September 25, 2005
Circumcision urged to prevent HIV
CAPE TOWN -- A South African AIDS specialist yesterday advocated male circumcision as the best available "vaccine" against HIV in his country, where an estimated 6 million people are infected and more than 600 people die every day.
Dr. Francois Venter told a congress of health activists in the Treatment Action Campaign that a recent survey in the Soweto township indicated that circumcised men were 65 percent less likely to contract AIDS than those who had not been circumcised.
"We dream of a vaccine which has this efficacy," said Dr. Venter, clinical director of the Reproductive Health and HIV Research at the University of Witwatersrand in Johannesburg. "The results are phenomenal."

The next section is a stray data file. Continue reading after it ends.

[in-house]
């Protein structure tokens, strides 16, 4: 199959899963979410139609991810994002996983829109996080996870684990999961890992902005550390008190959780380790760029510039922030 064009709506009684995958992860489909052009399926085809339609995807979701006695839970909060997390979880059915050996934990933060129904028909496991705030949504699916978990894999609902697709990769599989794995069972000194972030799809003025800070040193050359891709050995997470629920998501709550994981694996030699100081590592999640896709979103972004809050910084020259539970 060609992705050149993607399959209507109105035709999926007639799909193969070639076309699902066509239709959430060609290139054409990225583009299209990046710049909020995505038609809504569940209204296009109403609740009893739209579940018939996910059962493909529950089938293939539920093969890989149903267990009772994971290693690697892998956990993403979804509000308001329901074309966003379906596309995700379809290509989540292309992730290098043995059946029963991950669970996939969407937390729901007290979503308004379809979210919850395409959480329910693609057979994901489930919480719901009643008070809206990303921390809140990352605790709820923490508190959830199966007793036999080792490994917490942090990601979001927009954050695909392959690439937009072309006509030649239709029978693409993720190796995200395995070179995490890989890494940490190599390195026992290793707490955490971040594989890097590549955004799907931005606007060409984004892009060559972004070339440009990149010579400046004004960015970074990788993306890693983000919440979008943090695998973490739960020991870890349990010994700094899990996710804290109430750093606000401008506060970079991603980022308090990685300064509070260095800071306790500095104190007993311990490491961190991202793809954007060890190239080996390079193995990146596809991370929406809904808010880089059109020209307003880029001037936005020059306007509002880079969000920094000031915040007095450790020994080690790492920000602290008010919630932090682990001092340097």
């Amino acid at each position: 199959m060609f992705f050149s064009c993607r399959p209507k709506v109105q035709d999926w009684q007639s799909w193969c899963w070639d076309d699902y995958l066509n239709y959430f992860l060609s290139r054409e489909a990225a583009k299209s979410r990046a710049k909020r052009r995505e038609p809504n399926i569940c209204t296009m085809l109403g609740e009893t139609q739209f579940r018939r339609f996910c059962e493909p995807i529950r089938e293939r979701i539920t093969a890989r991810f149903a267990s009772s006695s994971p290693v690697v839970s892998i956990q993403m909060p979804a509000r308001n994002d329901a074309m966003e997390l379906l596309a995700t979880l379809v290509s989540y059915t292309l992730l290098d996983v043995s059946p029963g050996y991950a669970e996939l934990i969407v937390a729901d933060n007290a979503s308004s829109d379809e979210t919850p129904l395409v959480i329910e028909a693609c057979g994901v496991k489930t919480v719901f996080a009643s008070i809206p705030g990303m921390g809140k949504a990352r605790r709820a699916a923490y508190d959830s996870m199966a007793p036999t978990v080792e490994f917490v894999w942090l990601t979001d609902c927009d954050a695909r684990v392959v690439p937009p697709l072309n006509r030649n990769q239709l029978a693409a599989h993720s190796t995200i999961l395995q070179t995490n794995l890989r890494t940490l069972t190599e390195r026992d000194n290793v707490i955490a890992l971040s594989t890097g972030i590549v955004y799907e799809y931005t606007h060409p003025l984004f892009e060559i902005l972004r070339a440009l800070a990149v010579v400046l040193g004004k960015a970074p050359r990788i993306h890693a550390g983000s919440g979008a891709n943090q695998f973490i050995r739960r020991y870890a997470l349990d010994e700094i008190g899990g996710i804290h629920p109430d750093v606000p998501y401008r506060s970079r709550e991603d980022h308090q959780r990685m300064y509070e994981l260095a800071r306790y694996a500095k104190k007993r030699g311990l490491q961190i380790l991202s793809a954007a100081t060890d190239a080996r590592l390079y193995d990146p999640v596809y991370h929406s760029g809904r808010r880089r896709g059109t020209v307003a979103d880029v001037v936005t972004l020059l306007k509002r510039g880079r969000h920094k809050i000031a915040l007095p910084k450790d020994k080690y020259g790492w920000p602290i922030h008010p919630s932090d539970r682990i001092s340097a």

The association between circumcision and a reduced risk of HIV was noted as early as 1987, when Dr. William Cameron of the University of Manitoba in Canada reported findings from a study in Kenya. Some researchers in early studies have said they think cells in the foreskin may be particularly susceptible to infection.